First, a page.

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Rock Climbing

On the Edge

3/1/10 03:14 pm - alzzag - Accordion Rock

  • Alexander Zagrebelny - accordion

  • Nickolay Limarenko - guitar

  • Ilya Basenko - bass

  • Artem Krochmal - drums

6/15/08 11:53 am - yours_lovingly - BRAND NEW Climbing Shoes up for grab!

My friend won both of these from a recent competition and it's not his size. Too big for him thus letting them go.
Quote your price!

1) Mammut Flame UK Size 10/ US Size 11 (Red/Black)


RED/BLACK Colour. Brand new never been worn before, won it in a climbing competition.
Selling because my size is much smaller than the provided size. Would really love to keep the pair to myself.

- Very precise & comfortable
- Good compromise between performance and comfort

It is extremely lightweight, thanks to the synthetic leather upper, which prevents the shoe from becoming over-stretched. The result is a perfect fit, supported by a midsole. Another practical feature of Flame is its rapid lacing.

The pair of climbing shoe makes for a decent climbing shoe on faces and pockets
It edges well because the rubber is a special mammut mix.

2) Mammut Grappler Velcro UK Size 9.5/ US Size 10.5 (Blue)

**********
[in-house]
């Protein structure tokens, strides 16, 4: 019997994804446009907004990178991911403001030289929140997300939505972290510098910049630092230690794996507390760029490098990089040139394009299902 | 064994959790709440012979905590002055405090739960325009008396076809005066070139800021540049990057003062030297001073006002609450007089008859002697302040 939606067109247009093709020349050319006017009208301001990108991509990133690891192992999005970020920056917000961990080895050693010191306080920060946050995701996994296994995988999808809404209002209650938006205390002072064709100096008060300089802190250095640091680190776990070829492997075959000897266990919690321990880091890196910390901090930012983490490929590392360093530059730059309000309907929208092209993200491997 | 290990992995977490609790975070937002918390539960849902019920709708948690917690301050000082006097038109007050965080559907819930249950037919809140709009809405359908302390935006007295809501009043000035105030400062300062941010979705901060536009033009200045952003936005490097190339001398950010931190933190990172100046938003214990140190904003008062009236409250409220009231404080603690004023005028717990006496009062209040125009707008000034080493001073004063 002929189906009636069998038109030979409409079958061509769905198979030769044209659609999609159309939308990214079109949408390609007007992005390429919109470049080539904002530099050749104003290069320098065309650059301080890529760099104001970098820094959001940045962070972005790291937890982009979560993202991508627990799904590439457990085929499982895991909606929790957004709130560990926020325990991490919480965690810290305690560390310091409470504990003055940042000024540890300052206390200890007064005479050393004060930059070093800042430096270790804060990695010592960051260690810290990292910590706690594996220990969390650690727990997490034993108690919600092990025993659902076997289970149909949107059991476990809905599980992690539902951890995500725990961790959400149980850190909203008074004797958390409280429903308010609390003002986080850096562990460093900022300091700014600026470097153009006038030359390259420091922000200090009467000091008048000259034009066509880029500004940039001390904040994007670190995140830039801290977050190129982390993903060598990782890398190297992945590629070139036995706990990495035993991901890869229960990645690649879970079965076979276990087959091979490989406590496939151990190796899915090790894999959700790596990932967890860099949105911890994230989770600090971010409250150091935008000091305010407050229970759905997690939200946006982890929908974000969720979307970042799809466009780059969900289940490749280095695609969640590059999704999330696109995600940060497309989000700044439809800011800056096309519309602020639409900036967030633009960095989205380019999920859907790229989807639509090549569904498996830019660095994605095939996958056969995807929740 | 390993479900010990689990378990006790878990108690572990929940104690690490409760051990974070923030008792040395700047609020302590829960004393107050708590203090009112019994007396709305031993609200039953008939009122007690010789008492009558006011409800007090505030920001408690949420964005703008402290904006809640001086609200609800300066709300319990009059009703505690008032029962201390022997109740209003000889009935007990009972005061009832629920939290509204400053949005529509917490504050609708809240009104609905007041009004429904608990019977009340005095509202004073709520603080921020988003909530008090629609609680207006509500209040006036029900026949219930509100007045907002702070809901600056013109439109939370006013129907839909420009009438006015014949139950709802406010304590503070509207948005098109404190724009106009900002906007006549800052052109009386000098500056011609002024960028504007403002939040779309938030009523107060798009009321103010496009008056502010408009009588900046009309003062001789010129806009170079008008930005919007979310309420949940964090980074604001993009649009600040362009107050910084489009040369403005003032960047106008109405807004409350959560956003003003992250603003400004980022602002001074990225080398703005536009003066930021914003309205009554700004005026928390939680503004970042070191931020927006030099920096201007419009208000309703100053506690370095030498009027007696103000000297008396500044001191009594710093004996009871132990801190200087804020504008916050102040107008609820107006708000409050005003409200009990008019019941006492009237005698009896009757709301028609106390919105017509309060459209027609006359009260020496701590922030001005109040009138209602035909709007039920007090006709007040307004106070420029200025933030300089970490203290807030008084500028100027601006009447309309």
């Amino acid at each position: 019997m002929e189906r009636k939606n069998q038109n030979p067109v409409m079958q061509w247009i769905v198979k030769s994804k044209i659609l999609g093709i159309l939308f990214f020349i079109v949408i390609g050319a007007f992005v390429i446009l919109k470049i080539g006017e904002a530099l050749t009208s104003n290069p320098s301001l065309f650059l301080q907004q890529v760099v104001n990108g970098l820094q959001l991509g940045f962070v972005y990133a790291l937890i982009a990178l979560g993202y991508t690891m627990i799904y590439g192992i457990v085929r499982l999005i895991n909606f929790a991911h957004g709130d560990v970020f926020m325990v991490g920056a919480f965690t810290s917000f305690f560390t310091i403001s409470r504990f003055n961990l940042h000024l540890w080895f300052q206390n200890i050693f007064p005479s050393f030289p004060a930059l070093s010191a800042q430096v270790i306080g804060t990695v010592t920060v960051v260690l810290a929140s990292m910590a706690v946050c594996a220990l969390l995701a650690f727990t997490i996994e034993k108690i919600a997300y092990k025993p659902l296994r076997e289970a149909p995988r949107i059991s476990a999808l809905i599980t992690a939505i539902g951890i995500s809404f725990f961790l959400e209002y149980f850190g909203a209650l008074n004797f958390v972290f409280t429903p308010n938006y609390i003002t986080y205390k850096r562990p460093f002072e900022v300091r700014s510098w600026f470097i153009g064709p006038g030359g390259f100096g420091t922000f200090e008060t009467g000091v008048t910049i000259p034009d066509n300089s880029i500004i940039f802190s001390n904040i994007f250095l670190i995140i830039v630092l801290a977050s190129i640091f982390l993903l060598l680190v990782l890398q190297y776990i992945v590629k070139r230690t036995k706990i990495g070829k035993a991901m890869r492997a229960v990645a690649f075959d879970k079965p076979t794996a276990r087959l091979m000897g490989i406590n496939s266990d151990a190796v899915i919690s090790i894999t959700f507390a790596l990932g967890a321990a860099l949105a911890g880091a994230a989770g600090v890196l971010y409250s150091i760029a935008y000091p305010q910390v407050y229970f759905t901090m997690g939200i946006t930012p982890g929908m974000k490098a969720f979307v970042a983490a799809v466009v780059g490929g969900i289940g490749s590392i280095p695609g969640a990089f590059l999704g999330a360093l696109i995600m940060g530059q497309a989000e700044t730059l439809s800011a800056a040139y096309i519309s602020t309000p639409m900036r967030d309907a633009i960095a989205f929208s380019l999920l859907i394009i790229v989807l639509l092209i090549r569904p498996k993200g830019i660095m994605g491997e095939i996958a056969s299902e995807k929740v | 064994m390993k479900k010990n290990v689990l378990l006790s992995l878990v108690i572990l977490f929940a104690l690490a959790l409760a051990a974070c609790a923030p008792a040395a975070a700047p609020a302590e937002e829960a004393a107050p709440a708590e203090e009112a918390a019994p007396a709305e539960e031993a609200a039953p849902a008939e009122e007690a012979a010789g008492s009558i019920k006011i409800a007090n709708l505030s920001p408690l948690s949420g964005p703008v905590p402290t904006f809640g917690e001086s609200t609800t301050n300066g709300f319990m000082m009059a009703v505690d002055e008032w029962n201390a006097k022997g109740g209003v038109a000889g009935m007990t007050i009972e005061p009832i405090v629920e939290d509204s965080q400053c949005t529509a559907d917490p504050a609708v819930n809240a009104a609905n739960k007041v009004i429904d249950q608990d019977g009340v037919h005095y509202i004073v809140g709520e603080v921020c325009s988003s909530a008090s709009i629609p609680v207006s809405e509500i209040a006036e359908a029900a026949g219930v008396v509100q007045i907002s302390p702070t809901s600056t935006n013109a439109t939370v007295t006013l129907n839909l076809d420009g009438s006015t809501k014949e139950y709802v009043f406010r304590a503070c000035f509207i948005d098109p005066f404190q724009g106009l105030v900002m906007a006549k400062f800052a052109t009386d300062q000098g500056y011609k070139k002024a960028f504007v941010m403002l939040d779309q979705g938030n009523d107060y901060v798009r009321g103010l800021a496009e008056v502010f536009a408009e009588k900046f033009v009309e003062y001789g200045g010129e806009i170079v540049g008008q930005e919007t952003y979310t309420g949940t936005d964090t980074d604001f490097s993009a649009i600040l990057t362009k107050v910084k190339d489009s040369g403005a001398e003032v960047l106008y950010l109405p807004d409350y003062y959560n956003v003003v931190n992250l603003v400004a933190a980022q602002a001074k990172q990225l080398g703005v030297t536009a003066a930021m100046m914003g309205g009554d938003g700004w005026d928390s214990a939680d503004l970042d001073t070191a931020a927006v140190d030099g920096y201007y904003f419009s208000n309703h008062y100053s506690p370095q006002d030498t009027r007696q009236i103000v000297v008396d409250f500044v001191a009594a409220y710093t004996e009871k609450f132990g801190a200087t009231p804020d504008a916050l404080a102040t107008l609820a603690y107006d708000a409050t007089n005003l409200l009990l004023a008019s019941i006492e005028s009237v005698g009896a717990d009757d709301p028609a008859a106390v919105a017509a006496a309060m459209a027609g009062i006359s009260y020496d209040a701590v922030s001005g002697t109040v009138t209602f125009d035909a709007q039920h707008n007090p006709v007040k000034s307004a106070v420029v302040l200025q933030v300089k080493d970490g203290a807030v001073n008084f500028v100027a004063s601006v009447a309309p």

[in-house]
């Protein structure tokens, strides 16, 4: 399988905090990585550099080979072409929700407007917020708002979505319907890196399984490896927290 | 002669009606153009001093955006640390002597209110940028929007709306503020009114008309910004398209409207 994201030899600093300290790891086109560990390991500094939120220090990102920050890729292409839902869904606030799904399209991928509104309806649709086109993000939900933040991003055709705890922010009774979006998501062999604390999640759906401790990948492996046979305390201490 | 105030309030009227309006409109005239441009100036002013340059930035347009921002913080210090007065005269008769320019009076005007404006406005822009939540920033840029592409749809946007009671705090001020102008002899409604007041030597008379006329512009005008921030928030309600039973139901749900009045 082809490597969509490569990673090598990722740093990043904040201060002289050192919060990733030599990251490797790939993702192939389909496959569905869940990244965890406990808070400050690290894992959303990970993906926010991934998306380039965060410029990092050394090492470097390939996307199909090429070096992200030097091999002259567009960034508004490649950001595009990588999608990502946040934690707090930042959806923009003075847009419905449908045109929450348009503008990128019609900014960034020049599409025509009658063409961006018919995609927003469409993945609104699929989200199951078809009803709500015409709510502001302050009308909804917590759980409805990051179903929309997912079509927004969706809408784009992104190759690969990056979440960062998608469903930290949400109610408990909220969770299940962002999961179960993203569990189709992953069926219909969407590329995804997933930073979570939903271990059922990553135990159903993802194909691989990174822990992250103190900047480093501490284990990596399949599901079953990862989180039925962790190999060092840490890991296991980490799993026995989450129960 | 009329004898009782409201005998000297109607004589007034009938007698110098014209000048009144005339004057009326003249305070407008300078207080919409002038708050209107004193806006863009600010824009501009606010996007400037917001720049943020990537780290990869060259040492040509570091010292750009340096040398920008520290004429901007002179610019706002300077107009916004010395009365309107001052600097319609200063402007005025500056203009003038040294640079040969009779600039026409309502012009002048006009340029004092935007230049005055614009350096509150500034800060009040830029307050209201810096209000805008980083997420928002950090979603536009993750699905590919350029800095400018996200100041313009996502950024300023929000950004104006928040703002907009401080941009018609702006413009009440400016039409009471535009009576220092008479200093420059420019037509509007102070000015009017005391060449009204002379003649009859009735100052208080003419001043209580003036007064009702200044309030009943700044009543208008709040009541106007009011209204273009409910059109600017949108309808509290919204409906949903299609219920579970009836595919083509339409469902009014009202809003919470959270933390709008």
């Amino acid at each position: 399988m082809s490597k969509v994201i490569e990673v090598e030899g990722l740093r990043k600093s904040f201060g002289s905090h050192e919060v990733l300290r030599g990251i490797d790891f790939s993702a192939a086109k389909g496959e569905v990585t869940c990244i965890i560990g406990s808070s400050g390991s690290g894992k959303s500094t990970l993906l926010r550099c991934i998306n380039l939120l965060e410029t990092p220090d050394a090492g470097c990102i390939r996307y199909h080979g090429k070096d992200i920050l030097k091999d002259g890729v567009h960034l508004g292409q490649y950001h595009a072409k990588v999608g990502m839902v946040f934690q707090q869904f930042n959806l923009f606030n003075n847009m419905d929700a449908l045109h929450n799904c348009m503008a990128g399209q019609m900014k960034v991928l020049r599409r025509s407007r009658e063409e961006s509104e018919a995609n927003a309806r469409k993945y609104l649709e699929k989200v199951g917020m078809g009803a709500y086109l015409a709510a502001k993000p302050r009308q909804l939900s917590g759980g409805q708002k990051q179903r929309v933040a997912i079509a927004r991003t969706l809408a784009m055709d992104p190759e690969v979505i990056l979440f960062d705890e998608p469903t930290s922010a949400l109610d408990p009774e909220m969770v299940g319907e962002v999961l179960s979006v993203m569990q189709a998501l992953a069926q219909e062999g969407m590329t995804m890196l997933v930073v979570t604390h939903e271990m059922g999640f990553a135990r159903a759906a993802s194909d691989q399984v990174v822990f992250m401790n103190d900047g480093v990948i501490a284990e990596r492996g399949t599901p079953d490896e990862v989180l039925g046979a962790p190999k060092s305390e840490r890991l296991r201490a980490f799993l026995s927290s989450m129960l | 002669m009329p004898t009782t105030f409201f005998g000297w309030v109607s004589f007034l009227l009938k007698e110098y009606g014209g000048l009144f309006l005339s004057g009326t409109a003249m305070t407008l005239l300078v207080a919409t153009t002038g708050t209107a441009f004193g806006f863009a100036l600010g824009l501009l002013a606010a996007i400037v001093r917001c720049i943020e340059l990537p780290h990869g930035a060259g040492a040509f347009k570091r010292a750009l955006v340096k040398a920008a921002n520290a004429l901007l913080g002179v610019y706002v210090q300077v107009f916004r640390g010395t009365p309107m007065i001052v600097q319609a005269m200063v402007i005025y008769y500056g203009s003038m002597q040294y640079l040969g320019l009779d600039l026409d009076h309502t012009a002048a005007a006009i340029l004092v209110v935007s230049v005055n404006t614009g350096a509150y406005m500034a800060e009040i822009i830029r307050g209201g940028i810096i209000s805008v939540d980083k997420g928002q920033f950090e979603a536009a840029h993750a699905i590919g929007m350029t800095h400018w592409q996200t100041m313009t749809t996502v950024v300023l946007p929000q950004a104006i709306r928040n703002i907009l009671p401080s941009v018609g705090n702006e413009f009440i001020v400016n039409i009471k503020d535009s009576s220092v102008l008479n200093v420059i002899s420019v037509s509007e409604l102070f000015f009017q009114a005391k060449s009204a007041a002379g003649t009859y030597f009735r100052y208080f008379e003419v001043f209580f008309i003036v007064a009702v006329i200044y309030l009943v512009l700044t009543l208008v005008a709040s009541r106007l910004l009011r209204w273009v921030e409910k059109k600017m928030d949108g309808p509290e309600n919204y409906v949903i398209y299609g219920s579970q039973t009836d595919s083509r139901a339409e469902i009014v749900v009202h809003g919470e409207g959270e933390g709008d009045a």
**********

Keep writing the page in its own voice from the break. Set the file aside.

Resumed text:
UK SIZE 9.5 / US SIZE 10.5

BLUE Colour. Brand new never been worn before, won it in a climbing competition.
Selling because my size is much smaller than the provided size. Would really love to keep the pair to myself.

- Very precise & comfortable
- Good compromise between performance and comfort

Velcro closure for easy entry & escape. State of the art velcro shoe for the most difficult climbing/bouldering routes!

Leave me a message if you're keen! :)

Or email me: yourslovingly.memento@gmai

5/24/08 06:20 pm - ryururu - International Adventurists' Club


5/7/08 03:47 pm - bella_poetessa - Looking for someone to take this community over

due to illness and lack of time I am unable to keep up with any of my communities. I am looking for someone to take this one over. Please msg me asap.



12/20/07 03:10 pm - foreword_motion - new!

Hey, guys. My name's Kaleigh and I'm new to the community. I've been climbing since February of this year, so I'll be achieving one-year status shortly. I'm much more savvy indoors because I'm from Gainesville, FL where it's quite obvious there is no rock climbing. I'm a V3/4ish/5.9ish indoor climber... I've climbed outdoors a few times. I took my first outdoor trip to the Stone Fort in Chattanooga, TN back in April and then I competed in all of the Triple Crown Bouldering Series which put me on rocks at Hound Ears (North Carolina), HP40 (Alabama), and again in Chatt. I sent 'These Feel Like Your Sisters' at the Stone Fort at Triple Crown which is my most esteemed achievement thus far-- not for its grade or difficulty but it's my favorite outdoor problem thus far and I worked really hard at sending it so it felt incredible to walk away from the comp. with that under my belt.

Anyway, that's my introduction. Here are some photos for shits&gigglesCollapse )

11/29/07 07:47 pm - kijjohnson - Keeping up my strength.

I broke my fibula and my ankle in two places when I was bouldering a couple of weeks ago, but none of it is too serious, thank god. I can't start rehab for a couple more weeks, but the rest of my body is losing its strength.

I can't get to the climbing gym or gym yet, and I can't put up a fingerboard because of the plaster walls in my place.